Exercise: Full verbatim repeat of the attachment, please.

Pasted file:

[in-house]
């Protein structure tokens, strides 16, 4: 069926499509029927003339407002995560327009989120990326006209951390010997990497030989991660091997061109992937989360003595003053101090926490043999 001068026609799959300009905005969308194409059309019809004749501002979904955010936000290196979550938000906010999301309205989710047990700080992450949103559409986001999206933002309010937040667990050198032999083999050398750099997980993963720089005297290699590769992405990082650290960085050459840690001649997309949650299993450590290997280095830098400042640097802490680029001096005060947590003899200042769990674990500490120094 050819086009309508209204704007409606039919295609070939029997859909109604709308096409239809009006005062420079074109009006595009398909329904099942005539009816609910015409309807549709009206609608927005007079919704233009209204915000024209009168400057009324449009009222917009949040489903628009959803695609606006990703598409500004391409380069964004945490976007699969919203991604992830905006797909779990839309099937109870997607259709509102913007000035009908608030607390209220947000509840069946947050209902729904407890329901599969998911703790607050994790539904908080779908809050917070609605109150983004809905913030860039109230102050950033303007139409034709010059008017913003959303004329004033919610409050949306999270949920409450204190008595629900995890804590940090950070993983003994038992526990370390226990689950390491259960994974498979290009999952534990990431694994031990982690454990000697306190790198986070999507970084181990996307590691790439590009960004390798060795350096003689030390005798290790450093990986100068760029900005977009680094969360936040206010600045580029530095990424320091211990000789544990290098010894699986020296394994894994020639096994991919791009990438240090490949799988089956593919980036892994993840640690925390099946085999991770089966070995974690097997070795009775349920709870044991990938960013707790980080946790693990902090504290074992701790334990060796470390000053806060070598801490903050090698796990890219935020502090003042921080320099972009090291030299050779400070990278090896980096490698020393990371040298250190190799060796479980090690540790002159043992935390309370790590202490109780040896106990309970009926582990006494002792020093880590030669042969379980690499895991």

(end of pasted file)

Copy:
[in-house]
């Protein structure tokens, strides 16, 4: 069926499509029927003339407002995560327009989120990326006209951390010997990497030989991660091997061109992937989360003595003053101090926490043999 001068026609799959300009905005969308194409059309019809004749501002979904955010936000290196979550938000906010999301309205989710047990700080992450949103559409986001999206933002309010937040667990050198032999083999050398750099997980993963720089005297290699590769992405990082650290960085050459840690001649997309949650299993450590290997280095830098400042640097802490680029001096005060947590003899200042769990674990500490120094 050819086009309508209204704007409606039919295609070939029997859909109604709308096409239809009006005062420079074109009006595009398909329904099942005539009816609910015409309807549709009206609608927005007079919704233009209204915000024209009168400057009324449009009222917009949040489903628009959803695609606006990703598409500004391409380069964004945490976007699969919203991604992830905006797909779990839309099937109870997607259709509102913007000035009908608030607390209220947000509840069946947050209902729904407890329901599969998911703790607050994790539904908080779908809050917070609605109150983004809905913030860039109230102050950033303007139409034709010059008017913003959303004329004033919610409050949306999270949920409450204190008595629900995890804590940090950070993983003994038992526990370390226990689950390491259960994974498979290009999952534990990431694994031990982690454990000697306190790198986070999507970084181990996307590691790439590009960004390798060795350096003689030390005798290790450093990986100068760029900005977009680094969360936040206010600045580029530095990424320091211990000789544990290098010894699986020296394994894994020639096994991919791009990438240090490949799988089956593919980036892994993840640690925390099946085999991770089966070995974690097997070795009775349920709870044991990938960013707790980080946790693990902090504290074992701790334990060796470390000053806060070598801490903050090698796990890219935020502090003042921080320099972009090291030299050779400070990278090896980096490698020393990371040298250190190799060796479980090690540790002159043992935390309370790590202490109780040896106990309970009926582990006494002792020093880590030669042969379980690499895991």